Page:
. "Use of Materials Balances to Estimate Aggregate Waste Generation in the United States." Measures of Environmental Performance and Ecosystem Condition. Washington, DC: The National Academies Press, 1999.
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Phosphate rock is the only source of phosphorus chemicals, including fertilizers. The starting point is fertilizer-grade phosphoric acid (13.833 MMT P2O5 content).27 Of 1988 production, exports—mostly ammonium phosphates—accounted for 2.608 MMT, leaving 10.549 MMT for domestic consumption. Most of the latter, 9.329 MMT, or 88.4 percent, was converted into "wet process" phosphoric acid (H3PO4). Elemental phosphorus production in the United States in 1988 was 0.32 MMT (0.73 MMT P2O 5 equivalent), of which 85 percent was reconverted to pure furnace-grade phosphoric acid for chemical manufacturing. Some of this is used to make triple superphosphate fertilizer, but about 40 percent was used to manufacture sodium tripolyphosphate (STPP, Na5P3O10), a detergent builder. Production of this chemical in 1988 was 0.497 MMT, with a P2O5 equivalent of 0.309 MMT. The detergent industry has been shifting to an alternative, tetrasodium pyrophosphate, which contains less phosphorus. Some phosphoric acid is used as a flavoring agent in the food and soft drink industry.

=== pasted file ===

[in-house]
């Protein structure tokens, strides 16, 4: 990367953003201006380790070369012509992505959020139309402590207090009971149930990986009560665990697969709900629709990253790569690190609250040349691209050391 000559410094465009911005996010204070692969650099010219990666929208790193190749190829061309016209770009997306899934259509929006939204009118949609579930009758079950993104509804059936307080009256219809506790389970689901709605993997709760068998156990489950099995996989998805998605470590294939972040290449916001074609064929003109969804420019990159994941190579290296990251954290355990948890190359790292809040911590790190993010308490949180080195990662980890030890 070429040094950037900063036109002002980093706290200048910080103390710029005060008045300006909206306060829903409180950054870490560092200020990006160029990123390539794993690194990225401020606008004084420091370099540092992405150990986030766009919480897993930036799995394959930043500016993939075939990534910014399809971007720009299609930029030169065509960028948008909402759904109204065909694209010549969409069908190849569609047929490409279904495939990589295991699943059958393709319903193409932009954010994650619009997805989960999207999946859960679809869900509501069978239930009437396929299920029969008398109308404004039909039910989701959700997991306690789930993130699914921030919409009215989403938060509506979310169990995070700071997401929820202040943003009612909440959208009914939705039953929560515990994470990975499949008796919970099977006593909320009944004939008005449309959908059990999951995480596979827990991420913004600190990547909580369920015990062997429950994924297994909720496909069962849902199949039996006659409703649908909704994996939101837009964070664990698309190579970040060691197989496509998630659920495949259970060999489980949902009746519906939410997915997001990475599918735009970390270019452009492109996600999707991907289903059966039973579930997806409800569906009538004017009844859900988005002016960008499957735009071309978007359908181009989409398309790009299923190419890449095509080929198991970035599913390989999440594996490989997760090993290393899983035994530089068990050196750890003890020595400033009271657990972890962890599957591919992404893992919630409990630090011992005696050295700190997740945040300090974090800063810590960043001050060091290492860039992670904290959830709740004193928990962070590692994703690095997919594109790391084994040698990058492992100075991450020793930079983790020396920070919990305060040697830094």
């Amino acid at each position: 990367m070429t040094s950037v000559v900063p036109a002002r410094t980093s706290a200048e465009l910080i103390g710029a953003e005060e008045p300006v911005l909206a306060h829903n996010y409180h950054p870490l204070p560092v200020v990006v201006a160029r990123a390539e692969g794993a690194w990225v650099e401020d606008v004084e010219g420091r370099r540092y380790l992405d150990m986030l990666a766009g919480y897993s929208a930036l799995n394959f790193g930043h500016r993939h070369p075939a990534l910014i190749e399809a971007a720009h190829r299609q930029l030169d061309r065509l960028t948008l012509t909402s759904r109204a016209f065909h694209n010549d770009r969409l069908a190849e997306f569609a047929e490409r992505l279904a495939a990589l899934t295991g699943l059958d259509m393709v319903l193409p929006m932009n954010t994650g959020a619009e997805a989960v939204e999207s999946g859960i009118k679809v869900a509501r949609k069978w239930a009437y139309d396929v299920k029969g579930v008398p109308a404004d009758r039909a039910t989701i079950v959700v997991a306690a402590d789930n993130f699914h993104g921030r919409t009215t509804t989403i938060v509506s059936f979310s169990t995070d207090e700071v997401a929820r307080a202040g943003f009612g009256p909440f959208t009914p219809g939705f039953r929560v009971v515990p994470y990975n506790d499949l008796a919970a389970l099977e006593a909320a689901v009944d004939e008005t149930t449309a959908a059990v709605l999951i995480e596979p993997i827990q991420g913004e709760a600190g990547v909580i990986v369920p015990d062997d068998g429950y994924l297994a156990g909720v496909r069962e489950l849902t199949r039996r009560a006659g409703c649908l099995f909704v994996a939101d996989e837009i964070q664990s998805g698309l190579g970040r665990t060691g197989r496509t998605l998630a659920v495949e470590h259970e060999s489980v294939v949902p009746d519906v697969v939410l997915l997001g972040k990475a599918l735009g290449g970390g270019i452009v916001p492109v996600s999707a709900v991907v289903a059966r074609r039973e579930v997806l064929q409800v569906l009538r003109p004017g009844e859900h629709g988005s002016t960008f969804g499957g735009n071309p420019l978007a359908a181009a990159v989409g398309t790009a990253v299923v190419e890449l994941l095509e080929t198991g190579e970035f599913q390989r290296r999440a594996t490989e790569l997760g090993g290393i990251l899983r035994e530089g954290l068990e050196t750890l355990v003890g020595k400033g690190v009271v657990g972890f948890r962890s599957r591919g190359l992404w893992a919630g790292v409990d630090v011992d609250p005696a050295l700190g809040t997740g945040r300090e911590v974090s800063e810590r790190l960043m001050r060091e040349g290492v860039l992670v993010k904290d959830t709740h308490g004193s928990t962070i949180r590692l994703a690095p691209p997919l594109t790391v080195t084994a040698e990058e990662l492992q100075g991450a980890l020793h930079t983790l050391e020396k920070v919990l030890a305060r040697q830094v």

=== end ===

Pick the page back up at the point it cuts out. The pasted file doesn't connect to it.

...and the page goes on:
A minor but growing use of phosphorus is in the manufacture of lubricating-oil additives such as zinc dithiophosphate. This use accounted for 0.015 MMT of phosphorus metal in 1974; we estimate 0.02 MMT in 1988, corresponding to about 0.05 MMT P205 equivalent.
The starting point for organic phosphate synthesis is phosphorus trichloride (PCl3). Production figures are not published, but assuming 1 percent of chlorine output goes to PCl3 production (see discussion of chlorine below), we conclude that about 0.03 MMT of phosphorus metal, or 0.07 MMT P2O5, would have been required. The trichloride is later converted to phosphorus oxychloride (POCl3) by direct reaction with chlorine and phosphorus pentoxide P2O5. The oxychloride, in turn, is the basis of organic phosphate esters that now have many uses. The most important of these uses is in the manufacture of the plasticizer tricresyl phosphate. Phosphate esters are also used as flame retardants and fire-resistant hydraulic fluids. The United States used 0.043 MMT (P2O5) of phosphate esters in 1990 (International Trade Commission, 1991). Usage in 1988 was probably similar.
All of the uses mentioned above are inherently dissipative. No more than 0.2 MMT of elemental phosphorus is embodied in chemicals used to manufacture other chemical products, mainly detergents.
Elemental chlorine and sodium hydroxide (NaOH, or caustic soda) are coproduced by electrolysis of sodium chloride (salt), mainly in the form of brine (Figure 7). In 1988, U.S. salt production was 35 MMT, of which 18.1 MMT was consumed by chlor-alkali producers. The United States produced 10.21 MMT of chlorine and 9.55 MMT of sodium hydroxide (Chemical and Engineering News, 1992).28 The wastes from this process, mostly spent brines, amount to about 15 percent of the weight of the products, or 3 MMT. The mass balance is made up from about 5 MMT water on the input side and 0.3 MMT hydrogen gas released from the electrolytic cells. The latter is generally burned on site for energy recovery.